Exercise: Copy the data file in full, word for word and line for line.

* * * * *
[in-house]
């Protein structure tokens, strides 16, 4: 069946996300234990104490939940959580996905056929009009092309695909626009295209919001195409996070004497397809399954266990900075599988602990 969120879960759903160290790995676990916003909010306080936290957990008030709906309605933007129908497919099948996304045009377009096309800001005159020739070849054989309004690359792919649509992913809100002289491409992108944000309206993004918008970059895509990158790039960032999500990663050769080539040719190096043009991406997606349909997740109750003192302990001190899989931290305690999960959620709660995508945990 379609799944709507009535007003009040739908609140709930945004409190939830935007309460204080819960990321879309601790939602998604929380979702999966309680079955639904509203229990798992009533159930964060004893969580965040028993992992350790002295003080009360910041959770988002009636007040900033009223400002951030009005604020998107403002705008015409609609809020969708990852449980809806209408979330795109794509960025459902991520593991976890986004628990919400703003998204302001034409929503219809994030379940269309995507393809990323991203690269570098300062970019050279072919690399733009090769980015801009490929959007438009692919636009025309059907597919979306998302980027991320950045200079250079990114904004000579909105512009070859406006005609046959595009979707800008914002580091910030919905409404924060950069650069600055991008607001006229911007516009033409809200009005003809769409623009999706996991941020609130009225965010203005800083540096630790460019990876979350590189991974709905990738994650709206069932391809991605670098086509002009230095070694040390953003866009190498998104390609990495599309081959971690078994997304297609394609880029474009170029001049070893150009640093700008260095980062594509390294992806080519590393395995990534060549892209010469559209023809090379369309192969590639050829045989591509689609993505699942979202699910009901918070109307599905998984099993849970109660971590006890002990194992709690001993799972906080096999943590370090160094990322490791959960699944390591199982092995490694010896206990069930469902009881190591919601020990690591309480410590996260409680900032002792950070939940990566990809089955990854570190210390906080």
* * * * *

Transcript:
[in-house]
């Protein structure tokens, strides 16, 4: 069946996300234990104490939940959580996905056929009009092309695909626009295209919001195409996070004497397809399954266990900075599988602990 969120879960759903160290790995676990916003909010306080936290957990008030709906309605933007129908497919099948996304045009377009096309800001005159020739070849054989309004690359792919649509992913809100002289491409992108944000309206993004918008970059895509990158790039960032999500990663050769080539040719190096043009991406997606349909997740109750003192302990001190899989931290305690999960959620709660995508945990 379609799944709507009535007003009040739908609140709930945004409190939830935007309460204080819960990321879309601790939602998604929380979702999966309680079955639904509203229990798992009533159930964060004893969580965040028993992992350790002295003080009360910041959770988002009636007040900033009223400002951030009005604020998107403002705008015409609609809020969708990852449980809806209408979330795109794509960025459902991520593991976890986004628990919400703003998204302001034409929503219809994030379940269309995507393809990323991203690269570098300062970019050279072919690399733009090769980015801009490929959007438009692919636009025309059907597919979306998302980027991320950045200079250079990114904004000579909105512009070859406006005609046959595009979707800008914002580091910030919905409404924060950069650069600055991008607001006229911007516009033409809200009005003809769409623009999706996991941020609130009225965010203005800083540096630790460019990876979350590189991974709905990738994650709206069932391809991605670098086509002009230095070694040390953003866009190498998104390609990495599309081959971690078994997304297609394609880029474009170029001049070893150009640093700008260095980062594509390294992806080519590393395995990534060549892209010469559209023809090379369309192969590639050829045989591509689609993505699942979202699910009901918070109307599905998984099993849970109660971590006890002990194992709690001993799972906080096999943590370090160094990322490791959960699944390591199982092995490694010896206990069930469902009881190591919601020990690591309480410590996260409680900032002792950070939940990566990809089955990854570190210390906080």